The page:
• If your partner (including same-sex couples) is a New Zealand or Australian citizen or permanent resident and you’ve been in “ongoing and committed de-facto relationship” for 12 months or more your spouse can sponsor your temporary residence visa, which enables you to work without limitations. Look for visas subclasses 820,801, 309, 300 and 310.

3. The Professionals and other Skilled Migrants programme (subclasses 175, 176 and 475)

  • The visas in this programme are for 18-45-years-olds who have good English skills and recent experience (or recently completed eligible Australian qualifications) in occupations on Australia’s Skilled Occupation List (SOL, see You do not need a job offer, but you need to pass a points test.
  • For those eligible, independent migration on the Skilled – Independent (Migrant) Visa (Subclass 175) is the best of all options as you’re not tied to any on employer and it’s permanent. It costs AUD$5,030.
  • Those unable to meet the 175 pass mark may be able to get sponsored by an eligible relative living in Australia, or by a State or Territory government, on the Skilled – Sponsored (Migrant) Visa (Subclass 176). It costs AUD$5,030.
  • The Skilled – Regional Sponsored (Provisional) Visa (Subclass 475) is similar to the 176 but a sponsoring relative must live in a designated area of Australia and holders must work for one year in a Specified Regional Area.

4. Business visas

  • There are numerous business visa options, including for establishing a business in Australia and more permanent options for “high-calibre business people”. Temporary options include subclasses: 956, 977, 651, 456, 459, 160, 163, 161, 164, 162, 165, 405 and the APEC Business Travel Card.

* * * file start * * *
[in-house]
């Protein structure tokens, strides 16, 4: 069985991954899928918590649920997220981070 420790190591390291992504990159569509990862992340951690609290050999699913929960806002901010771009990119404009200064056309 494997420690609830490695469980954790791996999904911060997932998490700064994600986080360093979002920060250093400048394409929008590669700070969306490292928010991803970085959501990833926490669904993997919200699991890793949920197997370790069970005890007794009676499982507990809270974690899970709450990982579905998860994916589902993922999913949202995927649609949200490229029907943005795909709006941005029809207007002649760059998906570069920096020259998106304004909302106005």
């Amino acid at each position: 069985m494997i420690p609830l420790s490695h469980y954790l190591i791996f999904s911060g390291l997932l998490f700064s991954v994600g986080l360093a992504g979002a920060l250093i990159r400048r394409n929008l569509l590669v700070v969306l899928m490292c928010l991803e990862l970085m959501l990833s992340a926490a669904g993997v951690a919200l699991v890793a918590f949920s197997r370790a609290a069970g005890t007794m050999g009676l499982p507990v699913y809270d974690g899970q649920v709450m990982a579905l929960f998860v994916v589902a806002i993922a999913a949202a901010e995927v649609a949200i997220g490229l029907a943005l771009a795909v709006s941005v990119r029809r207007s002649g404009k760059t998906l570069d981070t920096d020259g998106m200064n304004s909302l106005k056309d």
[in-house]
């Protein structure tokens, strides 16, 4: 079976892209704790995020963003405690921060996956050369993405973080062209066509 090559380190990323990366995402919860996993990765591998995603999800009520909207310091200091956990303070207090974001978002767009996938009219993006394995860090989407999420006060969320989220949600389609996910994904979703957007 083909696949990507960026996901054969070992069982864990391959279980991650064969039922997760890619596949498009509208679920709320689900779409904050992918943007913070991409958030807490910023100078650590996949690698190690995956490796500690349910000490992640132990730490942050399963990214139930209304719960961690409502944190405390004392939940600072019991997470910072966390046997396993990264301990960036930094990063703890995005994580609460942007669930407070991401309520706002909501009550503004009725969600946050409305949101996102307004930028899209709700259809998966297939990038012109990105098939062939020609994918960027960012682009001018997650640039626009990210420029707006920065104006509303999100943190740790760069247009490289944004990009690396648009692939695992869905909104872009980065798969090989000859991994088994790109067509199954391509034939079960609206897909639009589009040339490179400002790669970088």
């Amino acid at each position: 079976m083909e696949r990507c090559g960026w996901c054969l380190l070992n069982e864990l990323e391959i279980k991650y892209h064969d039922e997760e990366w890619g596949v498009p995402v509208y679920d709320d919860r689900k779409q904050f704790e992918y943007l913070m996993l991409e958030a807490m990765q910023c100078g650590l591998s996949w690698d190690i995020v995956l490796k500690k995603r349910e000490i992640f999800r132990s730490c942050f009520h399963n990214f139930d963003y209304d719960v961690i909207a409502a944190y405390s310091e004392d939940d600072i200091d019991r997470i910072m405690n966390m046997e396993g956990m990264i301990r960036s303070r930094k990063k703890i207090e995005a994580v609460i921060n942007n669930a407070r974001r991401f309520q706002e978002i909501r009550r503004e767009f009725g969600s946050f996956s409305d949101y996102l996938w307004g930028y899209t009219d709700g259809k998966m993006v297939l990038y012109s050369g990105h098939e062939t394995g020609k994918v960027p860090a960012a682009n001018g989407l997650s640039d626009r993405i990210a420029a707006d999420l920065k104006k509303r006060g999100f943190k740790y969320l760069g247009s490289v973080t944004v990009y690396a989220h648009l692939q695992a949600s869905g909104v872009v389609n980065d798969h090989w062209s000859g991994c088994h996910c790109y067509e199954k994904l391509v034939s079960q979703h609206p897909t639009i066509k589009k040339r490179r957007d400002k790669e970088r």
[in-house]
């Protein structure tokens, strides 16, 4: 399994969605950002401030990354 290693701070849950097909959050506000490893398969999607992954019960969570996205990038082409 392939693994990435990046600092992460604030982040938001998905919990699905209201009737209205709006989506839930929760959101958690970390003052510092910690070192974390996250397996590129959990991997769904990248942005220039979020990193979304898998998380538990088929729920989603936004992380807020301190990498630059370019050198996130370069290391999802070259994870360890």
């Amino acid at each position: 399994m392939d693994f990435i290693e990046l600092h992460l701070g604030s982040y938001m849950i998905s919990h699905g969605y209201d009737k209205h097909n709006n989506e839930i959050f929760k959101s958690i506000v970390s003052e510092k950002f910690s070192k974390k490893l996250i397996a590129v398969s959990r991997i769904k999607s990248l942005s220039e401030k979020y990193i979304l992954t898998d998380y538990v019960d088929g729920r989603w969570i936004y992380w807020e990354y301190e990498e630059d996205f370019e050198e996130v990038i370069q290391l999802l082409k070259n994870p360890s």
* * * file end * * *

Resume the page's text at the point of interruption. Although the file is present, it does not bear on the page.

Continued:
5. Specialist Entry (124, 858, 426, 427, 411, 420, 415, 423, 428, 416, 421 and 419)

  • There is a wide range of visas for people in specific professional, cultural or social activities in Australia, such as film, sport, the arts and more. Temporary visa subclasses include: 124, 858, 426, 427, 411, 420, 415, 423, 428, 416, 421 and 419.

6. Doctors and nurses visas (457 and 422)

  • Before doctors can practise in Australia they must register with the Medical Board in the State or Territory where they intend to practise. Most doctors will initially work on 457 visas or a Subclass 422 – Medical Practitioner (Temporary) visa. More information is at
  • Nurses are in high demand and receive priority processing at present. But you must be assessed by either the Australian Nursing & Midwifery Council (ANMC, or the nurse regulatory body in the State or Territory in which you want to work. The 457 visa is the most common option.

7. Student visas

  • Several student visas allow up to 20 hours work each week. The limitations, cost and type of visa depend on your country of citizenship and your course of study. More information at

These are more visa options, so check the Department of Immigration and Citizenship website for further information.  The website’s Visa Wizard is the best starting point, Visa details do change regularly so check the website for updates,